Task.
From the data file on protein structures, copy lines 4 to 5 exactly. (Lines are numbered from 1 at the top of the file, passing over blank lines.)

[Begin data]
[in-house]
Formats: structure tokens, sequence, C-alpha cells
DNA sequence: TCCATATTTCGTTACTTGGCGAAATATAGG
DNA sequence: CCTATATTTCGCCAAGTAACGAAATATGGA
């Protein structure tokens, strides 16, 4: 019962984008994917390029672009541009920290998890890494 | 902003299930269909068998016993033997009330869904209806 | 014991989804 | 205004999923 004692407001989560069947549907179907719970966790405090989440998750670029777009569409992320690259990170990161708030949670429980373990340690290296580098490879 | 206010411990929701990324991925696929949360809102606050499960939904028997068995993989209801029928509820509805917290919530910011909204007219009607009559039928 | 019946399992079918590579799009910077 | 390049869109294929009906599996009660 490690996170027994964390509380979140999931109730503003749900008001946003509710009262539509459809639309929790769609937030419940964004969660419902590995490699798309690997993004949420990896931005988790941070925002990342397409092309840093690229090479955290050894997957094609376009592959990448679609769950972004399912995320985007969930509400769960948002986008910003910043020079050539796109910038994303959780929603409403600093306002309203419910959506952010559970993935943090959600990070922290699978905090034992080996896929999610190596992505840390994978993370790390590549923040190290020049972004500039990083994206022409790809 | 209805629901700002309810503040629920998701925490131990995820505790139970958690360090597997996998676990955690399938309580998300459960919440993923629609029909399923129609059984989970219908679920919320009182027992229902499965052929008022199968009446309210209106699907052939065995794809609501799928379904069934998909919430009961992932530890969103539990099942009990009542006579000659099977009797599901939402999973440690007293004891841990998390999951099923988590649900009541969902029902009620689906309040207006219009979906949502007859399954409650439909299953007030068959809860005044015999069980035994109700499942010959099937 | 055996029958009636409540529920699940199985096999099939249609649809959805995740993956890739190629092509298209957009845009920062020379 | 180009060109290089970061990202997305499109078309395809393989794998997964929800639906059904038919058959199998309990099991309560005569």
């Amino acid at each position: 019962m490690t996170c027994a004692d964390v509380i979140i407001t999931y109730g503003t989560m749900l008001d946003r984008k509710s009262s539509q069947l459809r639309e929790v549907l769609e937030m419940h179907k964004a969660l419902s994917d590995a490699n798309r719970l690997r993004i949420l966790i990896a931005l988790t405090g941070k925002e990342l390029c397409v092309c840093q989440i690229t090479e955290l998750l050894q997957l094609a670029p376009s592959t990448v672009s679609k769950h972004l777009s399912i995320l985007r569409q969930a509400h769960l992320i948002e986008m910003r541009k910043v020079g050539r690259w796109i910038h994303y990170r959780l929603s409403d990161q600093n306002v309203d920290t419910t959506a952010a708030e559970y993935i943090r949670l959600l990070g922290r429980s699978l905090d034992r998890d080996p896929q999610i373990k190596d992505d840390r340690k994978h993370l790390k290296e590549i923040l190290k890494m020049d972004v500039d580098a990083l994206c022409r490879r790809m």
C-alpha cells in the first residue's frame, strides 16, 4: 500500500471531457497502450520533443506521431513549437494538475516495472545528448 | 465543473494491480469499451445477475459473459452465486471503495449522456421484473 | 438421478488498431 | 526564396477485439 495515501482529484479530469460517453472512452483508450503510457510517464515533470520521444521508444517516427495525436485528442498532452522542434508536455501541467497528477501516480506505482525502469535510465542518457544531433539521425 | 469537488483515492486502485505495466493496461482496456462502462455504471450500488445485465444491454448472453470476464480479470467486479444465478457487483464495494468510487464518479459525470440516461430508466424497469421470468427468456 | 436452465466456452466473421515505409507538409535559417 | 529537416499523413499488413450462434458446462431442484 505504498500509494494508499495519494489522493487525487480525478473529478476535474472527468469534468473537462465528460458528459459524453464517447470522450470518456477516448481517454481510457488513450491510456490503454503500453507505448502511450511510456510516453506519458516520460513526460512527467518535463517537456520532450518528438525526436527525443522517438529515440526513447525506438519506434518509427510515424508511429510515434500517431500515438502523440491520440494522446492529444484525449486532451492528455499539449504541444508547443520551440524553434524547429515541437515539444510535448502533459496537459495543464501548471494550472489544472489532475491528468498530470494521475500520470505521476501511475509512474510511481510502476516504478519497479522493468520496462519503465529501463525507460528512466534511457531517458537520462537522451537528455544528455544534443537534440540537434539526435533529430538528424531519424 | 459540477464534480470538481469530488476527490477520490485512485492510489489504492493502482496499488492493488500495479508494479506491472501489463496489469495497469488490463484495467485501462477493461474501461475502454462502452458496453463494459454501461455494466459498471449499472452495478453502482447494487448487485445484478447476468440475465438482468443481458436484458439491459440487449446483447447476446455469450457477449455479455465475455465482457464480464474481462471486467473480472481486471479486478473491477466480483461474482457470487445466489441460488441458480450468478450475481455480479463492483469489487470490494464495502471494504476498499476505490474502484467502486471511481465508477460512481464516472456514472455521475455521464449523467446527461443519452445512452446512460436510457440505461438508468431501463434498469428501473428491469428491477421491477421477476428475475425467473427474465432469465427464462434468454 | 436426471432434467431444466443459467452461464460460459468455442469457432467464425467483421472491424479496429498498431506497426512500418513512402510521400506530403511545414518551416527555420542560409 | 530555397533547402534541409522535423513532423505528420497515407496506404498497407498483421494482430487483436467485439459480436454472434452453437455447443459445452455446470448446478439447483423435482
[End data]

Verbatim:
DNA sequence: CCTATATTTCGCCAAGTAACGAAATATGGA
């Protein structure tokens, strides 16, 4: 019962984008994917390029672009541009920290998890890494 | 902003299930269909068998016993033997009330869904209806 | 014991989804 | 205004999923 004692407001989560069947549907179907719970966790405090989440998750670029777009569409992320690259990170990161708030949670429980373990340690290296580098490879 | 206010411990929701990324991925696929949360809102606050499960939904028997068995993989209801029928509820509805917290919530910011909204007219009607009559039928 | 019946399992079918590579799009910077 | 390049869109294929009906599996009660 490690996170027994964390509380979140999931109730503003749900008001946003509710009262539509459809639309929790769609937030419940964004969660419902590995490699798309690997993004949420990896931005988790941070925002990342397409092309840093690229090479955290050894997957094609376009592959990448679609769950972004399912995320985007969930509400769960948002986008910003910043020079050539796109910038994303959780929603409403600093306002309203419910959506952010559970993935943090959600990070922290699978905090034992080996896929999610190596992505840390994978993370790390590549923040190290020049972004500039990083994206022409790809 | 209805629901700002309810503040629920998701925490131990995820505790139970958690360090597997996998676990955690399938309580998300459960919440993923629609029909399923129609059984989970219908679920919320009182027992229902499965052929008022199968009446309210209106699907052939065995794809609501799928379904069934998909919430009961992932530890969103539990099942009990009542006579000659099977009797599901939402999973440690007293004891841990998390999951099923988590649900009541969902029902009620689906309040207006219009979906949502007859399954409650439909299953007030068959809860005044015999069980035994109700499942010959099937 | 055996029958009636409540529920699940199985096999099939249609649809959805995740993956890739190629092509298209957009845009920062020379 | 180009060109290089970061990202997305499109078309395809393989794998997964929800639906059904038919058959199998309990099991309560005569």